Beyond the Noise: An Ode to the Beauty of Escapism

Jason Lock

by on

Updated 706d ago

Don't you think there's a surreal element to the humble art of gliding foam over water? We look at maps and charts, at images and videos of places others have breathed life into on the far side of the globe – and we all connect with that on a spiritual, or otherwise, level.

And sometimes, we need a bit of a reality check, a shift away from routine to help us reconnect with the ocean. The day-to-day grind, even if you're in the water everyday, can feel monotonous, punctuated with the call to just spend a few days removed from the norm. It's this desire to break away from the mould that's explored in Andrew Kainedar's excellent movie Beyond the Noise, dropping soon. The film's stunningly shot across the northern hemisphere, notably Ireland, and features Noah Lane (former winner of MSW's Winter Session) and Harrison Roach, who are "unchained and dangerously close to freedom". You can watch the trailer below.

Spot guide: UK + Ireland

We checked in with Andrew to talk all things independent movie, its premise and the reason why it's a necessity to find escapism.

MSW: Tell us a bit about the film, what’s the premise?
Beyond the Noise is an abstract representation of societies disconnect from nature, using surfing as a subject to highlight and simplify the overall idea of our disconnect. 

What’s the inspiration behind the title?
After chatting a bunch and going over title names with the guys, I came across the track ’the rest is noise' by Jamie XX. After some back and forth, Noah threw back 'what about Beyond the Noise'. 

It speaks for escapism from the concrete jungles, but also for what happens after we’ve pushed the earth beyond it’s threshold and it becomes a hostile place to live. As is already shown in the film, when the whole city is in lockdown and the land is frozen over with not a person in sight.

Noah Lane at a heaving Irish slab.

Noah Lane at a heaving Irish slab.

How long has it been in production?
The film was in production for a year. Shooting for three months at the start of 2018 in the Northern Hemisphere, followed by six or so months of post production and then taking care of everything that comes up after that. The soundtrack was entirely written for the film, so it was a long process back and forth with my good friend Jo, who created it.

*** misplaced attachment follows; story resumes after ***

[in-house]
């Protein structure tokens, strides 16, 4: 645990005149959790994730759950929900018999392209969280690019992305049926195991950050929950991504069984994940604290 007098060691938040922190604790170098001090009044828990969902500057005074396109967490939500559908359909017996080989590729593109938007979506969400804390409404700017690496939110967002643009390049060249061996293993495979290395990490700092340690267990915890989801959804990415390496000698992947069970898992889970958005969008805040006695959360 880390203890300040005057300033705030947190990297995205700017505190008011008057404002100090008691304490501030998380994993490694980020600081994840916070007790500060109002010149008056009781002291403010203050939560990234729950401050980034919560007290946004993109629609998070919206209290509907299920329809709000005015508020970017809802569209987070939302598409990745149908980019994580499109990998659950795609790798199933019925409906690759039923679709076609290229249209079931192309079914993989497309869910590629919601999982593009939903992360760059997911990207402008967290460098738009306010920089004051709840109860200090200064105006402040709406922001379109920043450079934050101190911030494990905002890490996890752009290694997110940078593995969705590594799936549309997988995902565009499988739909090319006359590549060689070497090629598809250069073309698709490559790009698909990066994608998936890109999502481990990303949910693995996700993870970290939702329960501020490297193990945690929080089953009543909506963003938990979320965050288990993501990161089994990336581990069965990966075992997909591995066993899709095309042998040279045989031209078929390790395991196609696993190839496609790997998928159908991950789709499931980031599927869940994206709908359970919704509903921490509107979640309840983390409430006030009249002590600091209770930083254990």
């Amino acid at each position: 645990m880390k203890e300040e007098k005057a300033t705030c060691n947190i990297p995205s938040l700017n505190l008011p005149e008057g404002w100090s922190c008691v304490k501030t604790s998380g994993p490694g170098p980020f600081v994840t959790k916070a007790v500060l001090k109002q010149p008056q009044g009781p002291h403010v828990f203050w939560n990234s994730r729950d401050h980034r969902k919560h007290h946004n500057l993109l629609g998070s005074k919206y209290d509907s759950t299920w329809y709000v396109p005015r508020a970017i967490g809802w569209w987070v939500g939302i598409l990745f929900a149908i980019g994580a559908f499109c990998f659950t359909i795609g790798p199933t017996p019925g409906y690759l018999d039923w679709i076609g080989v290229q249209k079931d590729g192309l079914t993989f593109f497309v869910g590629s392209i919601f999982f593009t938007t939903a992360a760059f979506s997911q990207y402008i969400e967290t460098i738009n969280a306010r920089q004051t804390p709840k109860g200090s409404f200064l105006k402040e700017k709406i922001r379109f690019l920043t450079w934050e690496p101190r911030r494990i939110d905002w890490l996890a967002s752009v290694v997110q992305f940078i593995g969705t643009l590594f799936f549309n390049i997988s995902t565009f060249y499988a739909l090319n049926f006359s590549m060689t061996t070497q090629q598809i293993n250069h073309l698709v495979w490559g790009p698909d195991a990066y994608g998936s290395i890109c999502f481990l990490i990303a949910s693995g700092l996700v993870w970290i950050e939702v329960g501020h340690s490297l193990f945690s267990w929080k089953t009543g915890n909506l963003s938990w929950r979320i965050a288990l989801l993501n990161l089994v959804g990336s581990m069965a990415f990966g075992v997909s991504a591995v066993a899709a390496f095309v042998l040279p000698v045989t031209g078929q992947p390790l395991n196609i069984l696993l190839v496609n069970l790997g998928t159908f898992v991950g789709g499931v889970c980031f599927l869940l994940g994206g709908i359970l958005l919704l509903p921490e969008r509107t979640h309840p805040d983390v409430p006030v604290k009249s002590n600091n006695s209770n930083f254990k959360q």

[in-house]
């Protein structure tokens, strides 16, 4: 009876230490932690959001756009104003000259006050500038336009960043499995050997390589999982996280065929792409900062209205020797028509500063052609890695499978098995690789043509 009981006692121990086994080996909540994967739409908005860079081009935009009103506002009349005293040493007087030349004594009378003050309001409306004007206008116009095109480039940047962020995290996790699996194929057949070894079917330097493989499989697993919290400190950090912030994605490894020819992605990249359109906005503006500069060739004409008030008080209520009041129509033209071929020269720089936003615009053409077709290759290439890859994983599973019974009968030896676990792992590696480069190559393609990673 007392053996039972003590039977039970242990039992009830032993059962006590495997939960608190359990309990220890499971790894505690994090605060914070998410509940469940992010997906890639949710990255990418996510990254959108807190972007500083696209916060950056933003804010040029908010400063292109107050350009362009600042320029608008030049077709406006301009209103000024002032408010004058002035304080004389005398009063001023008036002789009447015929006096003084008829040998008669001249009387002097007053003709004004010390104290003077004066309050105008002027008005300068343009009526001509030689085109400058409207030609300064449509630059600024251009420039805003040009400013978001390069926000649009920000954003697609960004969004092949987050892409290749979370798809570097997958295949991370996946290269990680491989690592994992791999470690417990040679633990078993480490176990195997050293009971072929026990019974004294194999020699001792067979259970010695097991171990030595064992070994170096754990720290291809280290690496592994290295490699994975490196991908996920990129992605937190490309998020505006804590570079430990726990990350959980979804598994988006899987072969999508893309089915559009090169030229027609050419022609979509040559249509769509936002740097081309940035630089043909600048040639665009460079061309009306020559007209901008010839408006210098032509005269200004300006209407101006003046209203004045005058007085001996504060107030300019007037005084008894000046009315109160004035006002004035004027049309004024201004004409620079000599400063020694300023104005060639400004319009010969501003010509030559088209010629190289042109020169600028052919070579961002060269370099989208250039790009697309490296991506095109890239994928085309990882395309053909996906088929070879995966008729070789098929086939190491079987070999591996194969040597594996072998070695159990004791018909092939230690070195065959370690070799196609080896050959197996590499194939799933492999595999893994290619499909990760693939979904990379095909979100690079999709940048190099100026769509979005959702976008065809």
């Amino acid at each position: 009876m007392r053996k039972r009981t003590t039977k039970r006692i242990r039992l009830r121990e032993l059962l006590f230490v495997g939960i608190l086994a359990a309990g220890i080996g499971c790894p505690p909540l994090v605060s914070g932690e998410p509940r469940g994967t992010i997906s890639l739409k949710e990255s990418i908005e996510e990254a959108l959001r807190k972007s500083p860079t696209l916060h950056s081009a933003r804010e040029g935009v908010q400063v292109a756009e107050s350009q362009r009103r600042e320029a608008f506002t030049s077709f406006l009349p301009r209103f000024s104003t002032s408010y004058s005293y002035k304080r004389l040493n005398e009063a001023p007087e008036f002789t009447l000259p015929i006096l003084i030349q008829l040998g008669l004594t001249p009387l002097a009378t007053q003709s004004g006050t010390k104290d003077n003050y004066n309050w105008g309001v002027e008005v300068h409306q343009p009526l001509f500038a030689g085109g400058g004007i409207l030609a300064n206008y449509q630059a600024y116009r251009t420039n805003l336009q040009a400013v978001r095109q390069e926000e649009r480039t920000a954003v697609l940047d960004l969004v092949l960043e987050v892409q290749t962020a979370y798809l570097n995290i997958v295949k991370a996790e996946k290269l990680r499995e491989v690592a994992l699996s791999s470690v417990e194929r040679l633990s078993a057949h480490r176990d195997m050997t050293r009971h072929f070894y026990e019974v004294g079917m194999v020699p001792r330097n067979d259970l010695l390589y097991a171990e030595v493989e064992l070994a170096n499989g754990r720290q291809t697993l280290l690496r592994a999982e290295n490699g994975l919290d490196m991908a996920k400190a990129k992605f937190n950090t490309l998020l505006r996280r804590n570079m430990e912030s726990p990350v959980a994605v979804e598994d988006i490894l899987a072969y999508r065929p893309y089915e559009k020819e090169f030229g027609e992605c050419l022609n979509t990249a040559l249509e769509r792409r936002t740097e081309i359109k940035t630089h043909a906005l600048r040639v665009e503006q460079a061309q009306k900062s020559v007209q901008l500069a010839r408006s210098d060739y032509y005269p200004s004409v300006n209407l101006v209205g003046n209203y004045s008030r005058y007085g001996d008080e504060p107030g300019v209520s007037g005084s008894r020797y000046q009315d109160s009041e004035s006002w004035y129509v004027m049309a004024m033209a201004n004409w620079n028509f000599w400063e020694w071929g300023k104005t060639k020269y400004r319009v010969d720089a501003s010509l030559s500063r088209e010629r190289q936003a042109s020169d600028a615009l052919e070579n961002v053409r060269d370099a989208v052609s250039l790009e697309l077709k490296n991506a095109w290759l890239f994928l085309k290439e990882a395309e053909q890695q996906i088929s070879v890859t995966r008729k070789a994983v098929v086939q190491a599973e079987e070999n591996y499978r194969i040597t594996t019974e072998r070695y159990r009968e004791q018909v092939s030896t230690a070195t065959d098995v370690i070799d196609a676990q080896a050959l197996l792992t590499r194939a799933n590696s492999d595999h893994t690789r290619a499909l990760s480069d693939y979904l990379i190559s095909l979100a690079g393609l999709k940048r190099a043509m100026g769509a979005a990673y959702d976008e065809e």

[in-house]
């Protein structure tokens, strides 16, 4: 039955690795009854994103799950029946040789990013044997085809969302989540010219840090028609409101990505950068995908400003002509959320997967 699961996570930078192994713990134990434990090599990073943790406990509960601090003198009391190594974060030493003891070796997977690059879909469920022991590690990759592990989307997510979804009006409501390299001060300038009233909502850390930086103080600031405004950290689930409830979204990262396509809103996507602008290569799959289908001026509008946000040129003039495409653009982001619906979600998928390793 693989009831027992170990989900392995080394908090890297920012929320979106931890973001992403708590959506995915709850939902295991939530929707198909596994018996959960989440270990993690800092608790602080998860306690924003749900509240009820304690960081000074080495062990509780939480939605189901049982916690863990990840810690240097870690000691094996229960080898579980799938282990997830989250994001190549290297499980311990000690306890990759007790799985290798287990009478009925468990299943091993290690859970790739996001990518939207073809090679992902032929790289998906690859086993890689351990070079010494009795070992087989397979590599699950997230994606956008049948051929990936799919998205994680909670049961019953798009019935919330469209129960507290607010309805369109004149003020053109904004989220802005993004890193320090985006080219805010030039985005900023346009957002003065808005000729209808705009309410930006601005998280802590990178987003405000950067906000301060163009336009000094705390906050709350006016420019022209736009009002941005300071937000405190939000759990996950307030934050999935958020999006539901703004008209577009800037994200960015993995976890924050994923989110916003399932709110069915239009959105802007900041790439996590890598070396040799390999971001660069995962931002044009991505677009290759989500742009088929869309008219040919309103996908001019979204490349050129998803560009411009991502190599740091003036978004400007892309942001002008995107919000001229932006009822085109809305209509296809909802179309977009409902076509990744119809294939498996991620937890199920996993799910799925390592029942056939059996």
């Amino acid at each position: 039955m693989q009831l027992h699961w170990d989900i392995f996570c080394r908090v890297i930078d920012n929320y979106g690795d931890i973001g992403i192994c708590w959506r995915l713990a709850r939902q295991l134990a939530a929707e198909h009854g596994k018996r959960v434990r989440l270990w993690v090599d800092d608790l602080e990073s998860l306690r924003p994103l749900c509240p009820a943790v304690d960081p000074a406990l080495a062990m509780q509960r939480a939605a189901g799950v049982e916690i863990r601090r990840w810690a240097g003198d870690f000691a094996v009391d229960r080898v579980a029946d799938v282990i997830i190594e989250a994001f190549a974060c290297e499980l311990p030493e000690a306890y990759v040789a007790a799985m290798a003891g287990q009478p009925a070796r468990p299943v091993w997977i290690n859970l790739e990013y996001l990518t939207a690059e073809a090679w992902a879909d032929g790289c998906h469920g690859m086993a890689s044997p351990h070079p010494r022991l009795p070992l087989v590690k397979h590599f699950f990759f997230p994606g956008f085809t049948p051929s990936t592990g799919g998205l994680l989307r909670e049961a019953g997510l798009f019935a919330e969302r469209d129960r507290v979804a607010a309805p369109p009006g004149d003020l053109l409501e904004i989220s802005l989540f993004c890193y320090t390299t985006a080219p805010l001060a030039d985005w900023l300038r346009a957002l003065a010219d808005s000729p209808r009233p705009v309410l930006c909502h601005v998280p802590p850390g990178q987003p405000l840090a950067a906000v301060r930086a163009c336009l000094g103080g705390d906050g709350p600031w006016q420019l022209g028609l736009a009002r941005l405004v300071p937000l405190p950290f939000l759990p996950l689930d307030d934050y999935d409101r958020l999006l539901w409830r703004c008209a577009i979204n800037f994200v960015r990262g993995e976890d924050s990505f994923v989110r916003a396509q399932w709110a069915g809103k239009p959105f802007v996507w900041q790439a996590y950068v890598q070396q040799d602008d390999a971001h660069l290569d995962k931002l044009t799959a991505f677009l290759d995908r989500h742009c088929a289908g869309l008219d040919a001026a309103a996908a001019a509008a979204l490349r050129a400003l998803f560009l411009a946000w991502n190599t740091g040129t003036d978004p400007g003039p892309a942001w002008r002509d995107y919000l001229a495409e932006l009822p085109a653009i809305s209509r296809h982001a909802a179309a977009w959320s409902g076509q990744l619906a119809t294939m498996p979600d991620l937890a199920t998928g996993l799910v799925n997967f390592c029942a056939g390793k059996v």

The protagonists, Noah and Harrison, have very different styles of surfing but their approach seems connected, their headspace even. Is this something you’d hope to convey in the film?
Both Noah and Harrison are surfing for the pure enjoyment on whatever craft suits the conditions, which I guess is where the similarities are. I felt they both complemented each other in different areas and, between the two of them, I was able to capture everything from longboarding to slabs in a variety of different waves and on different boards. 

There’s so much more going on here than just a surf movie, and speaking of connections, there’s a segment where the gents are bodysurfing and it kind of reminds me of that feeling we all get when we’re in the water – board or not. Is this something you wanted to show? Or did you just want to show the beauty of a spot?
You know, I didn’t intend to shoot bodysurfing at the beginning, but it shows my choice in surfers was the right one. We had rocked up to the spot and it was only 2ft and Harrison asked if I minded if he just went bodysurfing, so we just thought we’ll capture it and see what happens. The whole film is really dark and unrelenting, but Harrison bodysurfing in the last scene was a real relief from the darkness and to just bring everyone back to why we go into the ocean in the first place. 

What do you think people can take away from the movie?
The ocean provides for us in many ways and allows us to escape the chaos and be totally immersed in the present, while simultaneously giving us a renewed respect and love for our natural environment.

I just hope to get people’s minds thinking about the importance and significance of the actions we take everyday, and inspire people to reconnect with the natural environment and with the present. 

The logistics and process of making a film are many – did you find any hiccups along the way here?
The film was one hell of a ride. Two weeks after it was all locked in, I broke my leg surfing on the South Coast of NSW and ended up flying to Europe in a moon boot and on crutches.

I wasn’t able to film the first week of swell from the water which was 10ft and pumping, which was disappointing. Noah had saved this twin fin that his friend Beau Young had made for him for nearly six months, and the first surf, he snapped it.

The board hit him in the head and he got six stitches, which caused us to miss three days of pumping waves.

Noah also tore his MCL and PCL at the cliffs on his last wave as he was about to come in. Then about a month after I returned home, my grandma passed away. That was difficult to try and continue being creative while dealing with all that.

There was many hurdles, but I guess that’s just how it goes sometimes. Quite a few lessons in there...[laughs]

What are your highlights from the film or the filming journey?
The highlights from the film are just some of the shots we ended up getting and the soundtrack.

We put so much effort into the cinematography and the cover is a perfect example. We drove two hours and took a ferry to a remote Ireland, camping overnight to shoot this amazing cliff that I could get a really good angle on. I knew when I took the photo that it would be the cover straight away. It was great to be rewarded after putting so many hours in.

Harrison having his first St Paddy’s day in Ireland was a highlight, and just cruising around with a bunch of good people in a shitty van with no heating....

For more about Beyond the Noise go HERE.